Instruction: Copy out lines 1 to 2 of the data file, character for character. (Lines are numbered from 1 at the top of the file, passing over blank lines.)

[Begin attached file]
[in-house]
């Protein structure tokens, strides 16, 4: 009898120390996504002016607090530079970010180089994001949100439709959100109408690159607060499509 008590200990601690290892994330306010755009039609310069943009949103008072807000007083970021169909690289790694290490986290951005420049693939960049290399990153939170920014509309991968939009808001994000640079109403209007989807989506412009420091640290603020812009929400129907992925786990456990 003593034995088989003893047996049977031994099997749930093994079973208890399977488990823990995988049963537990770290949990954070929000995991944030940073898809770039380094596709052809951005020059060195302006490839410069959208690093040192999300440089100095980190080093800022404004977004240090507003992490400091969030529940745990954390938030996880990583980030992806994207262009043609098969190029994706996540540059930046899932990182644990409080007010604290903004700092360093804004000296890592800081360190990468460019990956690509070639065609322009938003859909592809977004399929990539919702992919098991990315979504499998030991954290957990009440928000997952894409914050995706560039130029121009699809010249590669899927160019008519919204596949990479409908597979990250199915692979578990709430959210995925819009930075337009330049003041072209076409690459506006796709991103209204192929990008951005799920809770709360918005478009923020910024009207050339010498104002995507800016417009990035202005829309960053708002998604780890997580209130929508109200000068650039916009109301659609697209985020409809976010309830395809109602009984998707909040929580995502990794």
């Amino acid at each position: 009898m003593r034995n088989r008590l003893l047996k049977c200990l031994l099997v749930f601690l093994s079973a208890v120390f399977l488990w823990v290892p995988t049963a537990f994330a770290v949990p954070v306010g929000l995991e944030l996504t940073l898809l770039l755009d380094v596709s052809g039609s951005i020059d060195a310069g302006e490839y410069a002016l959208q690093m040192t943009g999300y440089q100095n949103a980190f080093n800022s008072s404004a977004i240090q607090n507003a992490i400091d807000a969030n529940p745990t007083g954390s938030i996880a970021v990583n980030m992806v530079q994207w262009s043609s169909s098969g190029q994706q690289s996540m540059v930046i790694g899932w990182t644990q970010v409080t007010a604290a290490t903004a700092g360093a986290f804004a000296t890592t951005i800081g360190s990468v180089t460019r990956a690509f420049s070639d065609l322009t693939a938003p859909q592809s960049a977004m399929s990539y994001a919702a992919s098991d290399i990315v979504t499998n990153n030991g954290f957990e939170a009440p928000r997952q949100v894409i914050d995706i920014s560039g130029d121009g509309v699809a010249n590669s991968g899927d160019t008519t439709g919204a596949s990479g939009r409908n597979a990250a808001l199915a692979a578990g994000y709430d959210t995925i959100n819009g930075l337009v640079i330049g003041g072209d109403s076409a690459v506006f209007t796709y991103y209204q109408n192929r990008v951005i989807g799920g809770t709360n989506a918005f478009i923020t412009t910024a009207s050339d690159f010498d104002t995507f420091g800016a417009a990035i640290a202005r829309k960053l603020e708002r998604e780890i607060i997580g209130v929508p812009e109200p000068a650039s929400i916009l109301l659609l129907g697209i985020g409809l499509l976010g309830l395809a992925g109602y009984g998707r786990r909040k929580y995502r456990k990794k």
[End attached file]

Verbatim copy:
[in-house]
């Protein structure tokens, strides 16, 4: 009898120390996504002016607090530079970010180089994001949100439709959100109408690159607060499509 008590200990601690290892994330306010755009039609310069943009949103008072807000007083970021169909690289790694290490986290951005420049693939960049290399990153939170920014509309991968939009808001994000640079109403209007989807989506412009420091640290603020812009929400129907992925786990456990 003593034995088989003893047996049977031994099997749930093994079973208890399977488990823990995988049963537990770290949990954070929000995991944030940073898809770039380094596709052809951005020059060195302006490839410069959208690093040192999300440089100095980190080093800022404004977004240090507003992490400091969030529940745990954390938030996880990583980030992806994207262009043609098969190029994706996540540059930046899932990182644990409080007010604290903004700092360093804004000296890592800081360190990468460019990956690509070639065609322009938003859909592809977004399929990539919702992919098991990315979504499998030991954290957990009440928000997952894409914050995706560039130029121009699809010249590669899927160019008519919204596949990479409908597979990250199915692979578990709430959210995925819009930075337009330049003041072209076409690459506006796709991103209204192929990008951005799920809770709360918005478009923020910024009207050339010498104002995507800016417009990035202005829309960053708002998604780890997580209130929508109200000068650039916009109301659609697209985020409809976010309830395809109602009984998707909040929580995502990794």